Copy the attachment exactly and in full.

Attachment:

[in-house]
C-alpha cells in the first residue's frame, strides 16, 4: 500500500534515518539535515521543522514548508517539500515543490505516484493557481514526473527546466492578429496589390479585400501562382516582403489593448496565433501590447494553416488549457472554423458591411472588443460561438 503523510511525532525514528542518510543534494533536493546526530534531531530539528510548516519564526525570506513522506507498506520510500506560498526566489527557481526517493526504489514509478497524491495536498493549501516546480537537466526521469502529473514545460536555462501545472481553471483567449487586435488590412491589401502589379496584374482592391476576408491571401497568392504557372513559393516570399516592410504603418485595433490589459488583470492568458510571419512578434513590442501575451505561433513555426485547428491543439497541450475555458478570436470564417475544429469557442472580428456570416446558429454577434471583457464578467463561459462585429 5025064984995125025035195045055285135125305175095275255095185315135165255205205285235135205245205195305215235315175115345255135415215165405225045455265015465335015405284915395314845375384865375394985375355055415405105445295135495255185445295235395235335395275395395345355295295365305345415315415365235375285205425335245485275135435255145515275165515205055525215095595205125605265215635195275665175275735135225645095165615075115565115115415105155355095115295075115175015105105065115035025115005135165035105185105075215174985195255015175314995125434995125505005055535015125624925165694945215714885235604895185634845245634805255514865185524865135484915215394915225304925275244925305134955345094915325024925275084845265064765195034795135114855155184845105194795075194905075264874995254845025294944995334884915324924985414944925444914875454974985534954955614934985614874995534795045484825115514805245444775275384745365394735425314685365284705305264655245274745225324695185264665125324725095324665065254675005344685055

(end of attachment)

[in-house]
C-alpha cells in the first residue's frame, strides 16, 4: 500500500534515518539535515521543522514548508517539500515543490505516484493557481514526473527546466492578429496589390479585400501562382516582403489593448496565433501590447494553416488549457472554423458591411472588443460561438 503523510511525532525514528542518510543534494533536493546526530534531531530539528510548516519564526525570506513522506507498506520510500506560498526566489527557481526517493526504489514509478497524491495536498493549501516546480537537466526521469502529473514545460536555462501545472481553471483567449487586435488590412491589401502589379496584374482592391476576408491571401497568392504557372513559393516570399516592410504603418485595433490589459488583470492568458510571419512578434513590442501575451505561433513555426485547428491543439497541450475555458478570436470564417475544429469557442472580428456570416446558429454577434471583457464578467463561459462585429 5025064984995125025035195045055285135125305175095275255095185315135165255205205285235135205245205195305215235315175115345255135415215165405225045455265015465335015405284915395314845375384865375394985375355055415405105445295135495255185445295235395235335395275395395345355295295365305345415315415365235375285205425335245485275135435255145515275165515205055525215095595205125605265215635195275665175275735135225645095165615075115565115115415105155355095115295075115175015105105065115035025115005135165035105185105075215174985195255015175314995125434995125505005055535015125624925165694945215714885235604895185634845245634805255514865185524865135484915215394915225304925275244925305134955345094915325024925275084845265064765195034795135114855155184845105194795075194905075264874995254845025294944995334884915324924985414944925444914875454974985534954955614934985614874995534795045484825115514805245444775275384745365394735425314685365284705305264655245274745225324695185264665125324725095324665065254675005344685055